Myopia or short-sightedness is that type of refractive error where parallel rays of light coming from infinity are focused in front of the light sensitive layer of retina with eyes in position of rest.

The term ‘myopia’ was introduced due to the habit of myopic people of half closing the eyelids while looking at distant objects, so that they may have the advantages of a stenopaeic slit (a black disc punctured with a fine slit or hole).

Refractive power of the eye is determined predominantly by variables like power of the cornea, power of the lens, and axial length of the eyeball. In emmetropia, these three components of refractive power combine to produce normal refraction to the eye.

Emmetropia is the condition where the eye has no refractive error and requires no correction for distance vision. In an emmetropic eye, rays of light parallel to the optical axis focuses on the retina. The far point in emmetropia (point conjugate to retina in non- accommodating state) is optical infinity, which is 6 meters. Ametropia (refractive error) results when cornea and lens inadequately focus the light rays. The measuring unit for refractive error is dioptre (D), which is defined as the reciprocal of the focal length in meters.

The term ametropia (refractive error) describes any condition where light is poorly focused on light sensitive layer of eye, resulting in blurred vision. This is a common eye problem and includes conditions such as myopia (near- sightedness), hypermetropia (far- sightedness), astigmatism, and presbyopia (age- related diminution of vision). A person who is able to see without the aid of spectacles or contact lenses is emmetropic.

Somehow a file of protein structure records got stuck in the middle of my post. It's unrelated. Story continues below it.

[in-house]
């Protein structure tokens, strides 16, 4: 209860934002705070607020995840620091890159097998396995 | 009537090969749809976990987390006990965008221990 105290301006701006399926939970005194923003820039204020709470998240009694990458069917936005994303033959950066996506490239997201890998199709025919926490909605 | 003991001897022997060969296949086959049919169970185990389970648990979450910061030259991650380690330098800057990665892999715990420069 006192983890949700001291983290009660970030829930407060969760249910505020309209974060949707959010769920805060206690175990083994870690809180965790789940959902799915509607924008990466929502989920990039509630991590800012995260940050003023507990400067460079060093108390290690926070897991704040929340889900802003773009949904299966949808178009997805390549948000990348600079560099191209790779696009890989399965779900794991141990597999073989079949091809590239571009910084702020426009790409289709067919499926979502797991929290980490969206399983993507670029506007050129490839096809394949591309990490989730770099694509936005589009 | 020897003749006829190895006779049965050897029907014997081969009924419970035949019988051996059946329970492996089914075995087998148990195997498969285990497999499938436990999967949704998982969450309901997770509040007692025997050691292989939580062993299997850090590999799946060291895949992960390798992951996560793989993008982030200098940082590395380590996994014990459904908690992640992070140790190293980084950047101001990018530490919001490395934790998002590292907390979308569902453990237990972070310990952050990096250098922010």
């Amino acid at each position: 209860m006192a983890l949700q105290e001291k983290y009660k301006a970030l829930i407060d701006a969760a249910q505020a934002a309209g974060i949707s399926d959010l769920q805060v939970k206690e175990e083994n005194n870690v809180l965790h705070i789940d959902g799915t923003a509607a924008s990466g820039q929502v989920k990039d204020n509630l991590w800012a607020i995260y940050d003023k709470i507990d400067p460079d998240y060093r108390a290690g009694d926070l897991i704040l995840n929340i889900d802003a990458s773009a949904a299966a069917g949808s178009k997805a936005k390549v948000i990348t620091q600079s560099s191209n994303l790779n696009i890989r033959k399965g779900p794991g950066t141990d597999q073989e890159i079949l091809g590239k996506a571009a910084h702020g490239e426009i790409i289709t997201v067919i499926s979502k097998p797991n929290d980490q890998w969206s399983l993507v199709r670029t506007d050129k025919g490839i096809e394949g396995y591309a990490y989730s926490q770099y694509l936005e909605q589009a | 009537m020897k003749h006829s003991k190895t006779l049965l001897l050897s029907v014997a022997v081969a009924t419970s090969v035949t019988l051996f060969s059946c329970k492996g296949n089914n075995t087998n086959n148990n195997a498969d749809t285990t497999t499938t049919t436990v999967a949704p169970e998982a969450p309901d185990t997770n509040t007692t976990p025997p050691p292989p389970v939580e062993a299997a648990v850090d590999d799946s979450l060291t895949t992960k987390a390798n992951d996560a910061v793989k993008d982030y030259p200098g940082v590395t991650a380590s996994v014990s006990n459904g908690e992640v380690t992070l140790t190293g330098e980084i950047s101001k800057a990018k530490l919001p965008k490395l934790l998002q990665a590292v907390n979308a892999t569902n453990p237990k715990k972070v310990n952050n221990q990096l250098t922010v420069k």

Prevalence and distribution of ametropia vary greatly with age. Majority of children in early infancy are found to be somewhat hypermetropic. During the school years, children begin to become myopic in increasing numbers. Astigmatism change relatively little with age.



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Congenital myopia: Child may present with

  • Anisometropia.
  • Amblyopia.
  • Congenital convergent squint.
  • Difficulty in distant vision.
  • Holding things very close to eyes for viewing.

Simple myopia

  • Poor vision for distance.
  • Asthenopia or eyestrain.
  • Change in psychological attitudes leading to more indoor activities.

Pathological myopia

  • Defective vision due to high refractive error.
  • Muscae volitantes or floating black spots due to vitreous degeneration.
  • Night blindness in high myopia due to vitreo-retinal degeneration.


Aetiologically, myopia may be of following types

  • Axial myopia: This is due to increased antero-posterior length of the eyeball. This is the commonest type.
  • Curvature myopia: This produced by the increased curvature of the cornea, lens or both.
  • Positional myopia: This is produced by the anterior placement of crystalline lens of the eye.
  • Index myopia: Index myopia is produced due to increase in the refractive index of crystalline lens due to nuclear sclerosis.
  • Myopia due to excessive accommodation: This occurs in patients with spasm of accommodation.


Image of distant object consists of circles of diffusion formed by the divergent beam of light, since the parallel rays of light coming from infinity are focused in front of the retinal layer.